I want you to close your eyes. I want you to close your eyes, and picture Love. Not Valentine's Day Heart Cards or little sugary candies that say Eat Me, and not the faces of the people you've held hands with on cold afternoon walks, although the latter will probably help you on your way of getting there. I want you to picture the entire concept of Love. The warmth and the palpable agony of it - the electricity of fingertips and further parts intertwining and entangling, and the aftershock of separation - the whole dang lot.

Now I want you to imagine the violence of all of that being torn out of your body...

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Sunday
Sep242017

NYFF: Faces Places

by Murtada

Agnes Varda, recently named one of 2017's Honorary Oscar recipients, retuns to cinemas very soon. Her latest documentary is Faces Places or Visages Villages - sounds more delicious in French, n'est pas? It's Varda's collaboration with visual artist JR to celebrate the power of images. For that it was the perfect confection to see first at NYFF. The two artists set out on a journey inside France, finding farmers, miners, dock workers and others to document and preserve in the places in which they reside and work. They don’t have a plan, they just go where luck takes them or as Varda puts it:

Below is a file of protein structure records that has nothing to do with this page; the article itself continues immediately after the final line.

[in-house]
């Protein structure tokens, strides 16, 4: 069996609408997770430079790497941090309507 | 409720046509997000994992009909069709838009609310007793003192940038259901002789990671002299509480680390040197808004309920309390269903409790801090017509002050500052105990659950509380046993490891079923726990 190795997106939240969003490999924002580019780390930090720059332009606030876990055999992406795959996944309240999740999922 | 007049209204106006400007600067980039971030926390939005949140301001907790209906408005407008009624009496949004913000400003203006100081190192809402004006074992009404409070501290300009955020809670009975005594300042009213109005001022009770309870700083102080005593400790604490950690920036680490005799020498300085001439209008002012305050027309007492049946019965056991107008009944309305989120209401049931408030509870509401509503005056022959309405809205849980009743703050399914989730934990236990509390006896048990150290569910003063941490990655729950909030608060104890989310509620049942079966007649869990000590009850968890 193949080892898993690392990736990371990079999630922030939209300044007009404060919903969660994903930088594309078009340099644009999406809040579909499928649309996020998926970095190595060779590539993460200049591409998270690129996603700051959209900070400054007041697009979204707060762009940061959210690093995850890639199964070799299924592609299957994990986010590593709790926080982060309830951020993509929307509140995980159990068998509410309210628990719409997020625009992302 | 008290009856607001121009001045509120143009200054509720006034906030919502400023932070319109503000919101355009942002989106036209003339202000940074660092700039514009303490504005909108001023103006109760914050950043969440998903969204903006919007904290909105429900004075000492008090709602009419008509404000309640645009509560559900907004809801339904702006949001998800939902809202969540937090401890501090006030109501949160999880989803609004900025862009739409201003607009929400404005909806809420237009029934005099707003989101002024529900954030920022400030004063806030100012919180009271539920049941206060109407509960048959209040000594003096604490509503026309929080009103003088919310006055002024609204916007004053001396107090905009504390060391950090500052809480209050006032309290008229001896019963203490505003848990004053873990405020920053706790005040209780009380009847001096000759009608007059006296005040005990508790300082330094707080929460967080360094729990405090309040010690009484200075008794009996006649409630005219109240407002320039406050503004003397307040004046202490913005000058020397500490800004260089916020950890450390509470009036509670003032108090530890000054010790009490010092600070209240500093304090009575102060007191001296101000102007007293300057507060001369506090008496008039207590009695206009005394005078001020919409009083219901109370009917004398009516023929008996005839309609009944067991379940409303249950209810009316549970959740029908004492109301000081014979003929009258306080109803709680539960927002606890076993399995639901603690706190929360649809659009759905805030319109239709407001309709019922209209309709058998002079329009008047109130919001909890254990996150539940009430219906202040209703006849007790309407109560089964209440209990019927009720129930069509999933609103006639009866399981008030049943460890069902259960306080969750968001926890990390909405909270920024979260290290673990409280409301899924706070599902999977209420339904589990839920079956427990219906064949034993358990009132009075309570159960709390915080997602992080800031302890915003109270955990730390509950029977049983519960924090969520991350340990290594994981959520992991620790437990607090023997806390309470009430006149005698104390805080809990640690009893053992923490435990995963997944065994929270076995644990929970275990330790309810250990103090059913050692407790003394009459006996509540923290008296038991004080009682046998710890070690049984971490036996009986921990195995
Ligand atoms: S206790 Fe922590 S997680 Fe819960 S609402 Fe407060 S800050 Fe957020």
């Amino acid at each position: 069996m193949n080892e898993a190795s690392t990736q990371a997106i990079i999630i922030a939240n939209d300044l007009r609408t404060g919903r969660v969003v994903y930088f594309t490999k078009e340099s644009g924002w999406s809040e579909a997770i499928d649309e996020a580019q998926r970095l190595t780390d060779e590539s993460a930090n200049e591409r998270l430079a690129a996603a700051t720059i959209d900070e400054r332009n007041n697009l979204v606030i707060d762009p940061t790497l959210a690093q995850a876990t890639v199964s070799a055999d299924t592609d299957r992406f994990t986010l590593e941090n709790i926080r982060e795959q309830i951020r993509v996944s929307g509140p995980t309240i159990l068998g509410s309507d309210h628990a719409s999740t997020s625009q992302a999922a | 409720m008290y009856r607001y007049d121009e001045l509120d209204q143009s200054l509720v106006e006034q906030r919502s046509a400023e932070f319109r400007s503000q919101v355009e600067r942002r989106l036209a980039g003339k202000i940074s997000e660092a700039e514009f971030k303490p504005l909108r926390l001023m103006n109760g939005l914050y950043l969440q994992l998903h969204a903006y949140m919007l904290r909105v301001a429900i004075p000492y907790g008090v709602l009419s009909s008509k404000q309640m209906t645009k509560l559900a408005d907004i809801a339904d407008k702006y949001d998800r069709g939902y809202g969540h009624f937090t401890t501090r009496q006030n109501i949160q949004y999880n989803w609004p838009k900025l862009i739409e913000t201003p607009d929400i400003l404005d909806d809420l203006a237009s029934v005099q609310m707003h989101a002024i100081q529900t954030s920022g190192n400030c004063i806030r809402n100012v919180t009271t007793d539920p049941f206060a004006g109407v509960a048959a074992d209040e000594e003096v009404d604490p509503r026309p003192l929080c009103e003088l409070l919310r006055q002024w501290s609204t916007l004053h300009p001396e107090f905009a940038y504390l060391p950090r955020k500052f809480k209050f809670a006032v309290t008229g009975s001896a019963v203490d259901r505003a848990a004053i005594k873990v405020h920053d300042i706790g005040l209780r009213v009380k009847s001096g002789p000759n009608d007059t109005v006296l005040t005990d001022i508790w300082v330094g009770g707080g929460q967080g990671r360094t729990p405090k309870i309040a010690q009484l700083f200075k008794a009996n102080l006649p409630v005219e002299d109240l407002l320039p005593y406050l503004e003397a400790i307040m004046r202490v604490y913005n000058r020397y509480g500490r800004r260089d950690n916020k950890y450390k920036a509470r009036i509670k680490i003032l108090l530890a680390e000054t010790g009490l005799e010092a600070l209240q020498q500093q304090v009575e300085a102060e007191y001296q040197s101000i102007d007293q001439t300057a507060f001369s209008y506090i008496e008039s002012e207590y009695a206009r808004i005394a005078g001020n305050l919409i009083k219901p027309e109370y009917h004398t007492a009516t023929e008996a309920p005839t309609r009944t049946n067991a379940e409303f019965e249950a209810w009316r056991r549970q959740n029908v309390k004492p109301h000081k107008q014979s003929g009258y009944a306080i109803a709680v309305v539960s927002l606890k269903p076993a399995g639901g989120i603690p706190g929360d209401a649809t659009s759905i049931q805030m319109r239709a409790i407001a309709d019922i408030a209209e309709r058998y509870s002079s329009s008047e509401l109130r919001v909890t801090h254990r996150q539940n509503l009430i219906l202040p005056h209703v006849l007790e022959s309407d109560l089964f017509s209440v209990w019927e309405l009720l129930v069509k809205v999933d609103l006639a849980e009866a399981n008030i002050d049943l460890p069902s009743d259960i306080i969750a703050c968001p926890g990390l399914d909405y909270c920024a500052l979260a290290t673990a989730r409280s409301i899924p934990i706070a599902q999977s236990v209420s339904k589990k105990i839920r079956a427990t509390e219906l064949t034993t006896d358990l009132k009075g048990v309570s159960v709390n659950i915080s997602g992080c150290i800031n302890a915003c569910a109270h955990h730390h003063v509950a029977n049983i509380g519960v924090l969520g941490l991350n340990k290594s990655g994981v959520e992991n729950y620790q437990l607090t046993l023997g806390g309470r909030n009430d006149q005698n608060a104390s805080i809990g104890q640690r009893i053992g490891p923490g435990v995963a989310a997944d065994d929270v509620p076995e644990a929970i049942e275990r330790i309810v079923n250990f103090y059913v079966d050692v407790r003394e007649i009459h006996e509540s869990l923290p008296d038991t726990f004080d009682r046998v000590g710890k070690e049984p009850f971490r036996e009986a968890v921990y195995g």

Chance has always been my best assistant.